Retail Success

I recently had lunch with one of the partners in a Northwest-based cannabis retail chain that is expanding into several other states and planning to go public.

This company has recently received some big investments, as well as a lot of interest from bankers and lawyers who want to guide it through the IPO process. I’ve known this particular business owner for several years. We’ve met for lunch a half-dozen times since I launched Marijuana Venture, and I wasn’t surprised about the big capital investment and interest from outside advisers, mostly because this individual obviously had a vision from the start. He is a listener who seems to instinctively know that his success would be tied to good hires from outside the marijuana industry rather than inside.

At our first lunch, more than three years ago, I wanted to know about his strategy and expansion plans for a feature I was writing in the magazine. At that time, he was already operating several successful retail locations. Halfway through the meal, we started talking about my background as the founder and owner of Topics Entertainment, a $50 million consumer software company. When I described how companies like Costco, Best Buy, Amazon and Target handled vendor meetings, new product submissions and buying procedures, he took out a notebook and started writing. Our conversation immediately changed directions 180 degrees. Instead of me asking questions about his plans for expansion, he turned it around and spent another hour asking about my experiences selling to big, established retailers. He seemed keenly interested in knowing how they set up their buying guidelines (I eventually sent him a copy of an old Best Buy vendor agreement), what they did to ensure that buyers were not taking gratuities and gifts from vendors (something that would get you fired from a major retailer in a New York minute) and their process for constantly evaluating vendors and new products. It was an interesting experience for me because this business owner was more interested in learning about the buying practices of major retailers than blabbing on about his deep knowledge of marijuana strains or bragging about his goal of becoming a marijuana industry millionaire.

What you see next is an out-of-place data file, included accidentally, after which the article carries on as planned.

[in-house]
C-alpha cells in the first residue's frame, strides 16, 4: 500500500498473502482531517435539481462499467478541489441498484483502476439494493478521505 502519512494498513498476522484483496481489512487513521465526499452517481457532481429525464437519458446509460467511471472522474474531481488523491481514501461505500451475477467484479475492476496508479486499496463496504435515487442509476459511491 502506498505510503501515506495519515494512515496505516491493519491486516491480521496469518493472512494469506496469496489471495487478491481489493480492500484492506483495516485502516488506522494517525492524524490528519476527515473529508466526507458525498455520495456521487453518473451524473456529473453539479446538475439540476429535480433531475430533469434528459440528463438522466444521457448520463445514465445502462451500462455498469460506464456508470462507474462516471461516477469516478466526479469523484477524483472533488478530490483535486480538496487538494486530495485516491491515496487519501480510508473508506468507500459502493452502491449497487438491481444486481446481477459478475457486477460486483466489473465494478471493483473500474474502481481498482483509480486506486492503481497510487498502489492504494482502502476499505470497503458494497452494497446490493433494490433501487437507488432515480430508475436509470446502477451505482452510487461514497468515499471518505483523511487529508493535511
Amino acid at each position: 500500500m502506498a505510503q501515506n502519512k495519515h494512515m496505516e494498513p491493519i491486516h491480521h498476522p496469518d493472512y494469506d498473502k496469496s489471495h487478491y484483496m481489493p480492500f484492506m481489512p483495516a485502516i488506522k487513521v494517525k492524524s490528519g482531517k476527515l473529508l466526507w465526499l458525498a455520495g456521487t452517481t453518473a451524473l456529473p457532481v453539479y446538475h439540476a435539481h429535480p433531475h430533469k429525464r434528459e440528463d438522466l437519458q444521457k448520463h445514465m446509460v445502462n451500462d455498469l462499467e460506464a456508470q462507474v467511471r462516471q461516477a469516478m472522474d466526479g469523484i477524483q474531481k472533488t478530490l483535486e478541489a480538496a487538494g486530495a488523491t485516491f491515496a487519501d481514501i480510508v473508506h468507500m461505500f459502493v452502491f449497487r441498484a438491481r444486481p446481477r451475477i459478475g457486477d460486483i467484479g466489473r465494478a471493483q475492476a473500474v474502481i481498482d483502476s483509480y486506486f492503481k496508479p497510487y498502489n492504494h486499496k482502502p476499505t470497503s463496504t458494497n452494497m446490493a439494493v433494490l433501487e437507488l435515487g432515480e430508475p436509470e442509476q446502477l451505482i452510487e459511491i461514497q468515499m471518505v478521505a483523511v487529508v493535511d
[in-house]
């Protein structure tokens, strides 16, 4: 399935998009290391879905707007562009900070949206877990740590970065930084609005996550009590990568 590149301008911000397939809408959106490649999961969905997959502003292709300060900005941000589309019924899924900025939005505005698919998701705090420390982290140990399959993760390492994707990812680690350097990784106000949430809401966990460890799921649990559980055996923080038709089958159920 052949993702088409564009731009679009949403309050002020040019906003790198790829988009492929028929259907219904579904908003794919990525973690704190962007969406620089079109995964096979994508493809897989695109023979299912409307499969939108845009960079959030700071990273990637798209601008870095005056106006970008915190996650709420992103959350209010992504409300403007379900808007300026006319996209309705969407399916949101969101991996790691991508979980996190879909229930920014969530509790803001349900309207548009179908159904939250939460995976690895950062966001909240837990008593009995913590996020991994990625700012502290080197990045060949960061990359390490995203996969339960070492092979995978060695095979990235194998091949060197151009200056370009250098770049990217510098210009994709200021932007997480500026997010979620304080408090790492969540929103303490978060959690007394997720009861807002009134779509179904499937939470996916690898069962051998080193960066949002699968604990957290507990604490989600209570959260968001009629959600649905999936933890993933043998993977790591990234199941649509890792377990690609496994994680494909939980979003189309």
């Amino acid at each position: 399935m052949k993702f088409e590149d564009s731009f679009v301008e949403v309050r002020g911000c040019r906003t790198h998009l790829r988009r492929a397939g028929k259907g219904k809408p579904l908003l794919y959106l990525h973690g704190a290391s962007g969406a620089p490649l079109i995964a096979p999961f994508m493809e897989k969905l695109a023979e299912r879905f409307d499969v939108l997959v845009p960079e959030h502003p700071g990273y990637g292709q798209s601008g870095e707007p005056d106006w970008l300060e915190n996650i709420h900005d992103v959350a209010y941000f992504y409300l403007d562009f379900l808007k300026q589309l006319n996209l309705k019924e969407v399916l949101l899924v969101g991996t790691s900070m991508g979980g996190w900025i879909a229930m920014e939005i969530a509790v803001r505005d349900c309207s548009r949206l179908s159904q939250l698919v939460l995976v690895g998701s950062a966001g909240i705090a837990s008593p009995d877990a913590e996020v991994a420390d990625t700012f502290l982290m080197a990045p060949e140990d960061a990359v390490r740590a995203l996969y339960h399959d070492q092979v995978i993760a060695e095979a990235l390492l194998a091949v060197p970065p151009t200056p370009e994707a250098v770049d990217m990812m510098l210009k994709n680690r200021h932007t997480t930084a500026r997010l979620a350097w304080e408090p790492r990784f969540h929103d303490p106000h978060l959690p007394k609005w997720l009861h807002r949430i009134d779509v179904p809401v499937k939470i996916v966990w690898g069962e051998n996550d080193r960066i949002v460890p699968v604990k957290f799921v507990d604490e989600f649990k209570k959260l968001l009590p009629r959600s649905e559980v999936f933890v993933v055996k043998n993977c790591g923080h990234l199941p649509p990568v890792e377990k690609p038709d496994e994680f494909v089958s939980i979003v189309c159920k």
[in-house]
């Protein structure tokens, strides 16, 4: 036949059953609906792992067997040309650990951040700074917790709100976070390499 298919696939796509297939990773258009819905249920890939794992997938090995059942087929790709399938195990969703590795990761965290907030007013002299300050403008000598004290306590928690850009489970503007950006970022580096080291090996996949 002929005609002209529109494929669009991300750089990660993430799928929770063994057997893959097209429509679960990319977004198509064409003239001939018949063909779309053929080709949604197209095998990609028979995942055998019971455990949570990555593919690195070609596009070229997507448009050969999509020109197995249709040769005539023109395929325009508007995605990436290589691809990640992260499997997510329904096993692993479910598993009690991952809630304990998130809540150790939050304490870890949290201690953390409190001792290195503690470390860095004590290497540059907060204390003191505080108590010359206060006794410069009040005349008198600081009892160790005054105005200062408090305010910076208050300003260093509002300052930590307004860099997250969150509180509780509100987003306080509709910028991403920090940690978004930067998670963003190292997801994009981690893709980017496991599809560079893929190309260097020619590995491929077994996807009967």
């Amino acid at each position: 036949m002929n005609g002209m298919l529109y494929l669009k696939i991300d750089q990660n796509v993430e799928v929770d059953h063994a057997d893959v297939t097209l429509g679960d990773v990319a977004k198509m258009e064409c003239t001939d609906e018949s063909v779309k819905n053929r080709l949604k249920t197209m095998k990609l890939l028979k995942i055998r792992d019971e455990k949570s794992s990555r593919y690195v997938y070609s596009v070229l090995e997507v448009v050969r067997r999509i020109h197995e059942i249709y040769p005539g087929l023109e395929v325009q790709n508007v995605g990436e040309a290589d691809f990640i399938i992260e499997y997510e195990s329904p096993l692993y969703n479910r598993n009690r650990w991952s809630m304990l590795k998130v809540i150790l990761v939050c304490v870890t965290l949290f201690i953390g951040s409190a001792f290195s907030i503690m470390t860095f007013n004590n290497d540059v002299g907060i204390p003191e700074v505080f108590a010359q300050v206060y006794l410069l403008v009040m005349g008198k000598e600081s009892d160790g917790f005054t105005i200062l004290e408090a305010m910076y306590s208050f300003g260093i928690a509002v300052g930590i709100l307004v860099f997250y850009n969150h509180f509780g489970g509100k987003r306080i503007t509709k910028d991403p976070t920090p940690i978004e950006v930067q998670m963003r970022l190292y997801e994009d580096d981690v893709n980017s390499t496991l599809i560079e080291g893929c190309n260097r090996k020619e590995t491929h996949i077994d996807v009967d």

Here are some of the points I made to him about how big retailers operate:

– Buyers are absolutely forbidden to take any gratuities or gifts from vendors. Buyers can be fired for violating the policy, and vendors will be dropped as a supplier if they’re caught giving gifts.

– Vendors are also forbidden from giving gifts to store employees or contractors.

– Buyers are required to take regular meetings to evaluate new products, and purchasing is always based on the best product at the best price for the store’s customers, as opposed to “buying from my buddy.”

– All vendors must have product liability insurance and name the retailer as “also insured” with at least $1 million in coverage.

– Vendors are required to acknowledge in writing that they will never undersell the retailer to a competitor.

– Vendors are required to participate in marketing programs and actively support the retailer.

These are just a few of the rules and requirements that big retailers mandate for vendors. They’re mostly aimed at making sure buyers are not unduly influenced in their decisions and designed to protect the retail store from conflicts of interest.

Most highly successful entrepreneurs learn from others and understand that success comes from building on the experiences of others in an evolutionary way rather than a revolutionary one. In my experience, this concept is easily forgotten in the rush mentality of the cannabis industry.

 

Greg James

Publisher

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